All videos are in this study are freely available on www.youtube.com. The dataset of the individual videos with title, ranking and URL included can be found in Additional file 1. The datasets analysed during the current study are available from the corresponding author on reasonable request.

Abbreviations

LAM:

Lymphangioleiomyomatosis

HON:

Health on Net

LRCS:

LAM-related content score

EMA:

European Medicines Agency

FDA:

Food and Drug Administration

TSC-LAM:

Tuberous sclerosis complex-associated LAM

IPF:

Idiopathic pulmonary fibrosis

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Acknowledgements

Not applicable.

Funding

Open Access funding enabled and organized by Projekt DEAL. The study was funded by the Center for interstitial and rare lung diseases, Dep. Pneumology, Thoraxklinik, University of Heidelberg, Germany. For the publication fee we acknowledge financial support by Deutsche Forschungsgemeinschaft within the funding programme „Open Access Publikationskosten“ as well as by Heidelberg University.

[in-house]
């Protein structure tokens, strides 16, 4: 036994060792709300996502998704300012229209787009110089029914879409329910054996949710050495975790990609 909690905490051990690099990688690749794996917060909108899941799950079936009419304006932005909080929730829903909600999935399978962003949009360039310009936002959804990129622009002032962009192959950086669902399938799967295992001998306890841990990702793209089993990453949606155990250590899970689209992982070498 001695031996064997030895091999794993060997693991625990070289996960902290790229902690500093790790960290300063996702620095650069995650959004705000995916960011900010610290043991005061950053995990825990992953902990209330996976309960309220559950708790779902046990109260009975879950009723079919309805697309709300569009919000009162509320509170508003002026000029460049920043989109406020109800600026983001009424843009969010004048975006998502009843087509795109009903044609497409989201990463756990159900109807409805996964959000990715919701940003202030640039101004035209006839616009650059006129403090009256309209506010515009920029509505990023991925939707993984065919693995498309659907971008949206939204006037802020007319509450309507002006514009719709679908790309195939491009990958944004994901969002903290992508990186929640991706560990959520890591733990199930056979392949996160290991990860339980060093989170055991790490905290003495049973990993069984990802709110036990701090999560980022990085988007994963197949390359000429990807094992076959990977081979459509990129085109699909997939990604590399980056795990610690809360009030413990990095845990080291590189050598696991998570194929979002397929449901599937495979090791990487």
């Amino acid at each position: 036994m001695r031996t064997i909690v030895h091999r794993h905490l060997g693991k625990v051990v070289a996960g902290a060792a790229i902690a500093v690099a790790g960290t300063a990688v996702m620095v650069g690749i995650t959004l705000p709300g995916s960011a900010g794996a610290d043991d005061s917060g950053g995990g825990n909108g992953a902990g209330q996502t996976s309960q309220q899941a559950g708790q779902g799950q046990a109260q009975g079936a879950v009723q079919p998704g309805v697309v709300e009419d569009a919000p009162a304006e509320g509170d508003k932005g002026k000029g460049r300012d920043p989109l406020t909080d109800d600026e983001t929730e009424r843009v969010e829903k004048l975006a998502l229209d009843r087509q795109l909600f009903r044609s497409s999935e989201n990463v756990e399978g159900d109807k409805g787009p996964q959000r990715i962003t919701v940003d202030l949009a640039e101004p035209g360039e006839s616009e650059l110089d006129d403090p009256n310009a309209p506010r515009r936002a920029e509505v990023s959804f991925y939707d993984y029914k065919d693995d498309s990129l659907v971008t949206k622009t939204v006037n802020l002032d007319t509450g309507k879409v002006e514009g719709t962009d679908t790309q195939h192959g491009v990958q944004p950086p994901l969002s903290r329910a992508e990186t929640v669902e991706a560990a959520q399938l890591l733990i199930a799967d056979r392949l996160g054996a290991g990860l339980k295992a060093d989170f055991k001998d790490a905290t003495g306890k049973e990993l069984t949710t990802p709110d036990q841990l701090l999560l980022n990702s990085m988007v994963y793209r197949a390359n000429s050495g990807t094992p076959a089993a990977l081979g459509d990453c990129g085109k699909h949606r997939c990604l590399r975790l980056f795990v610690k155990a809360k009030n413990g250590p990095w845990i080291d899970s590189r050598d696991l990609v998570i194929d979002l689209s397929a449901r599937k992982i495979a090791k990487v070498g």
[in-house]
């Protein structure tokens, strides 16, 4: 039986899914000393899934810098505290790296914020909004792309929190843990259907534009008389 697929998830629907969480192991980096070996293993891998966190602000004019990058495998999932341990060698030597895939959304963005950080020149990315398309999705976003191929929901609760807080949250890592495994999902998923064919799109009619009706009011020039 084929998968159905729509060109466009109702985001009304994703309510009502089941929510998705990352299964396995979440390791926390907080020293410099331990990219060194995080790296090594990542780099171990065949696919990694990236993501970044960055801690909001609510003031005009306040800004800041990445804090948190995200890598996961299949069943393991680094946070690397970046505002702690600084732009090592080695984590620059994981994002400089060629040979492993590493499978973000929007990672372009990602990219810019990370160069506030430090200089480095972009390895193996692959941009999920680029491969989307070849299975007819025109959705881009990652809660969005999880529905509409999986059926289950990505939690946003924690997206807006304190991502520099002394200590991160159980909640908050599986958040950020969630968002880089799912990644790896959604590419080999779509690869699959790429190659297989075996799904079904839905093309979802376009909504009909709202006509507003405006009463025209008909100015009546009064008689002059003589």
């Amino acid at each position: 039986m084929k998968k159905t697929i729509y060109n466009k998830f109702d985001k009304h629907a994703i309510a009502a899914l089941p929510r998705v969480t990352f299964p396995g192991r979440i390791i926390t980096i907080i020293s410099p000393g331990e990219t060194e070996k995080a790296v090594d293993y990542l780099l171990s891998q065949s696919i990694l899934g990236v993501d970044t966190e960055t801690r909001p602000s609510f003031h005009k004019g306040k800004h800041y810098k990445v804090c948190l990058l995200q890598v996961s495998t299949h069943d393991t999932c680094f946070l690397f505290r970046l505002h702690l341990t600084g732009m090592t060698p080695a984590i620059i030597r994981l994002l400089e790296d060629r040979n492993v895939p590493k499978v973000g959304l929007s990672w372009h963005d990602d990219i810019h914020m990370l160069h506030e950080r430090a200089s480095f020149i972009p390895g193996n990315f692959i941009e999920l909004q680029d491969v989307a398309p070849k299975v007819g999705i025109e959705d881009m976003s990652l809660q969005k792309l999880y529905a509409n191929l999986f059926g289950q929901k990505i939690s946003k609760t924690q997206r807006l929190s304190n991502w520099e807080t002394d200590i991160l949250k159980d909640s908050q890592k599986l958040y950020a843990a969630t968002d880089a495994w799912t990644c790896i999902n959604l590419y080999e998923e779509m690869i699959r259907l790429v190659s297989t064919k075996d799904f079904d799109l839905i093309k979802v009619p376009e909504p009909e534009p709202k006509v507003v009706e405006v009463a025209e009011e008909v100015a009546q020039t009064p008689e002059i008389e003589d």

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Affiliations

Authors

Contributions

MK and FMW concepted the study and CG, GCG and CJR contributed substantially to the study conception and design; FMW drafted the manuscript. FMW and HW performed the data collection. KK performed the statistical analysis. All authors revised the manuscript for important intellectual content. All authors read and approved the final manuscript.

Corresponding author

Correspondence to Michael Kreuter.

Ethics declarations

Ethics approval and consent to participate